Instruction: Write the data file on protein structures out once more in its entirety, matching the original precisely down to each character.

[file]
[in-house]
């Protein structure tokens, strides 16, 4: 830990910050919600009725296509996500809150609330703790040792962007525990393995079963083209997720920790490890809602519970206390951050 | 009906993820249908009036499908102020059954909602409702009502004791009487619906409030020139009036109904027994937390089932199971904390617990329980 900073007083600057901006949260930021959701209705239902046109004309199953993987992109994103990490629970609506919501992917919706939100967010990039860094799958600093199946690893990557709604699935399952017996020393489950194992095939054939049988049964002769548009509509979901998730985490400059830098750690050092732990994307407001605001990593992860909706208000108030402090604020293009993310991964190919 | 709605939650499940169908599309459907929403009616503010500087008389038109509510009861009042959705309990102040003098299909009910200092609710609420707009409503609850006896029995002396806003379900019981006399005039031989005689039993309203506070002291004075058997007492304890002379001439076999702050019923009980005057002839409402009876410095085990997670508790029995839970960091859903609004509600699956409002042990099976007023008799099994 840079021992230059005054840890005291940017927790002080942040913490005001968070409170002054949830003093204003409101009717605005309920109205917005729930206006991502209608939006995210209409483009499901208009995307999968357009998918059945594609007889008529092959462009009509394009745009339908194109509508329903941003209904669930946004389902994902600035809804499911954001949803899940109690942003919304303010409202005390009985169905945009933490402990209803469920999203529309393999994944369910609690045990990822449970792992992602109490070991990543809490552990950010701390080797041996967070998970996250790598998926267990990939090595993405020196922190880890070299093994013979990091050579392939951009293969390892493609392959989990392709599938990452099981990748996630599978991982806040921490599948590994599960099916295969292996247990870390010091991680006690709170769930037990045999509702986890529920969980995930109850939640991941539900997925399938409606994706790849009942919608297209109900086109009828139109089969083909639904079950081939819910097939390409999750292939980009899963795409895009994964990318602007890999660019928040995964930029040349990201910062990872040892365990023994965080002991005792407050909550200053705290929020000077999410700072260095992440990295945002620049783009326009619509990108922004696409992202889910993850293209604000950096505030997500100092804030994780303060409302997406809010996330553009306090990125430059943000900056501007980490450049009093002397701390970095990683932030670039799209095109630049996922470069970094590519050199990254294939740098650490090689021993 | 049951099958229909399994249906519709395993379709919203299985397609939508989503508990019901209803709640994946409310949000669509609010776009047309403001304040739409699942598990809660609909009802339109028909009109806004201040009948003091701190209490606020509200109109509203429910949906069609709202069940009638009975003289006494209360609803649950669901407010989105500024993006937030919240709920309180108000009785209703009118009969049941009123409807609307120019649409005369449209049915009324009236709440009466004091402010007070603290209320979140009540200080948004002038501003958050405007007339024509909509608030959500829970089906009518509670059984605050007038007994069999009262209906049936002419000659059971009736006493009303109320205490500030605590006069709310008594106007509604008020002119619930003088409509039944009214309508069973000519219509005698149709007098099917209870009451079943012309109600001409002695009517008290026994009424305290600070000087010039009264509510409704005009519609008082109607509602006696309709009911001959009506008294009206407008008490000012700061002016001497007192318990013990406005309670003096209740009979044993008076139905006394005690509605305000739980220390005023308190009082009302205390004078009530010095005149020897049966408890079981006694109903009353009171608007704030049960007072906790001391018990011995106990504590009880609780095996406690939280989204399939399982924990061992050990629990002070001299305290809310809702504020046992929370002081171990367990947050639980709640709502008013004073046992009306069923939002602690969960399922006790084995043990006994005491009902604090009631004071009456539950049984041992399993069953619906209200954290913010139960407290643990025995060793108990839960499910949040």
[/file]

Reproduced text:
[in-house]
């Protein structure tokens, strides 16, 4: 830990910050919600009725296509996500809150609330703790040792962007525990393995079963083209997720920790490890809602519970206390951050 | 009906993820249908009036499908102020059954909602409702009502004791009487619906409030020139009036109904027994937390089932199971904390617990329980 900073007083600057901006949260930021959701209705239902046109004309199953993987992109994103990490629970609506919501992917919706939100967010990039860094799958600093199946690893990557709604699935399952017996020393489950194992095939054939049988049964002769548009509509979901998730985490400059830098750690050092732990994307407001605001990593992860909706208000108030402090604020293009993310991964190919 | 709605939650499940169908599309459907929403009616503010500087008389038109509510009861009042959705309990102040003098299909009910200092609710609420707009409503609850006896029995002396806003379900019981006399005039031989005689039993309203506070002291004075058997007492304890002379001439076999702050019923009980005057002839409402009876410095085990997670508790029995839970960091859903609004509600699956409002042990099976007023008799099994 840079021992230059005054840890005291940017927790002080942040913490005001968070409170002054949830003093204003409101009717605005309920109205917005729930206006991502209608939006995210209409483009499901208009995307999968357009998918059945594609007889008529092959462009009509394009745009339908194109509508329903941003209904669930946004389902994902600035809804499911954001949803899940109690942003919304303010409202005390009985169905945009933490402990209803469920999203529309393999994944369910609690045990990822449970792992992602109490070991990543809490552990950010701390080797041996967070998970996250790598998926267990990939090595993405020196922190880890070299093994013979990091050579392939951009293969390892493609392959989990392709599938990452099981990748996630599978991982806040921490599948590994599960099916295969292996247990870390010091991680006690709170769930037990045999509702986890529920969980995930109850939640991941539900997925399938409606994706790849009942919608297209109900086109009828139109089969083909639904079950081939819910097939390409999750292939980009899963795409895009994964990318602007890999660019928040995964930029040349990201910062990872040892365990023994965080002991005792407050909550200053705290929020000077999410700072260095992440990295945002620049783009326009619509990108922004696409992202889910993850293209604000950096505030997500100092804030994780303060409302997406809010996330553009306090990125430059943000900056501007980490450049009093002397701390970095990683932030670039799209095109630049996922470069970094590519050199990254294939740098650490090689021993 | 049951099958229909399994249906519709395993379709919203299985397609939508989503508990019901209803709640994946409310949000669509609010776009047309403001304040739409699942598990809660609909009802339109028909009109806004201040009948003091701190209490606020509200109109509203429910949906069609709202069940009638009975003289006494209360609803649950669901407010989105500024993006937030919240709920309180108000009785209703009118009969049941009123409807609307120019649409005369449209049915009324009236709440009466004091402010007070603290209320979140009540200080948004002038501003958050405007007339024509909509608030959500829970089906009518509670059984605050007038007994069999009262209906049936002419000659059971009736006493009303109320205490500030605590006069709310008594106007509604008020002119619930003088409509039944009214309508069973000519219509005698149709007098099917209870009451079943012309109600001409002695009517008290026994009424305290600070000087010039009264509510409704005009519609008082109607509602006696309709009911001959009506008294009206407008008490000012700061002016001497007192318990013990406005309670003096209740009979044993008076139905006394005690509605305000739980220390005023308190009082009302205390004078009530010095005149020897049966408890079981006694109903009353009171608007704030049960007072906790001391018990011995106990504590009880609780095996406690939280989204399939399982924990061992050990629990002070001299305290809310809702504020046992929370002081171990367990947050639980709640709502008013004073046992009306069923939002602690969960399922006790084995043990006994005491009902604090009631004071009456539950049984041992399993069953619906209200954290913010139960407290643990025995060793108990839960499910949040």